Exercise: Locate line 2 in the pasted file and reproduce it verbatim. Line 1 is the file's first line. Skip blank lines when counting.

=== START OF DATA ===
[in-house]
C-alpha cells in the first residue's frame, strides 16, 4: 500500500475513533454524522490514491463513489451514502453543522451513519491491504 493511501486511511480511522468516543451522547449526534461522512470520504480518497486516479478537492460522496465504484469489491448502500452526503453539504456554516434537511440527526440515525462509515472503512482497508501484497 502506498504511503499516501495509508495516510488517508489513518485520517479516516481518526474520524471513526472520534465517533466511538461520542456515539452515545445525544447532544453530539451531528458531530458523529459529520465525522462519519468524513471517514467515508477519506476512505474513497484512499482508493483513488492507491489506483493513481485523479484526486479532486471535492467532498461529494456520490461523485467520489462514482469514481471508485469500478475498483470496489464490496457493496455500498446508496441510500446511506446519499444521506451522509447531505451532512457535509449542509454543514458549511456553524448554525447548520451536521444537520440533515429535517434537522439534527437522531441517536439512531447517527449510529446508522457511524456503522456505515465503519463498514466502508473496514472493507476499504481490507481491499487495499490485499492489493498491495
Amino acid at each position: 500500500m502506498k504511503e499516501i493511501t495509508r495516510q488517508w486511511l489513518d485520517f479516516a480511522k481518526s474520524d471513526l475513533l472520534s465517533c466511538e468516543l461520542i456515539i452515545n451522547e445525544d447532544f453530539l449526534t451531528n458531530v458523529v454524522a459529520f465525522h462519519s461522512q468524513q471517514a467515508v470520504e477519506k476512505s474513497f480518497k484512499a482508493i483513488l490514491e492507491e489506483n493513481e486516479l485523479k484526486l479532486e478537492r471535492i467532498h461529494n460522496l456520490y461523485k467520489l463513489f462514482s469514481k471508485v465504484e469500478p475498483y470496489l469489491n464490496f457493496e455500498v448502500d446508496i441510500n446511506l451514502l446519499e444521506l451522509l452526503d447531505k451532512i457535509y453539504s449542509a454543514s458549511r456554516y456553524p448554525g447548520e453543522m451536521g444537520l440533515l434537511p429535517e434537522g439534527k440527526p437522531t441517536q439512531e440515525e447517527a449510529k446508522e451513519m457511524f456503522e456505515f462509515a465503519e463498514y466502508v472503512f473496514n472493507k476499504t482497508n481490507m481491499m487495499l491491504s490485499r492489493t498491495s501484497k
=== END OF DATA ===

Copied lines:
C-alpha cells in the first residue's frame, strides 16, 4: 500500500475513533454524522490514491463513489451514502453543522451513519491491504 493511501486511511480511522468516543451522547449526534461522512470520504480518497486516479478537492460522496465504484469489491448502500452526503453539504456554516434537511440527526440515525462509515472503512482497508501484497 502506498504511503499516501495509508495516510488517508489513518485520517479516516481518526474520524471513526472520534465517533466511538461520542456515539452515545445525544447532544453530539451531528458531530458523529459529520465525522462519519468524513471517514467515508477519506476512505474513497484512499482508493483513488492507491489506483493513481485523479484526486479532486471535492467532498461529494456520490461523485467520489462514482469514481471508485469500478475498483470496489464490496457493496455500498446508496441510500446511506446519499444521506451522509447531505451532512457535509449542509454543514458549511456553524448554525447548520451536521444537520440533515429535517434537522439534527437522531441517536439512531447517527449510529446508522457511524456503522456505515465503519463498514466502508473496514472493507476499504481490507481491499487495499490485499492489493498491495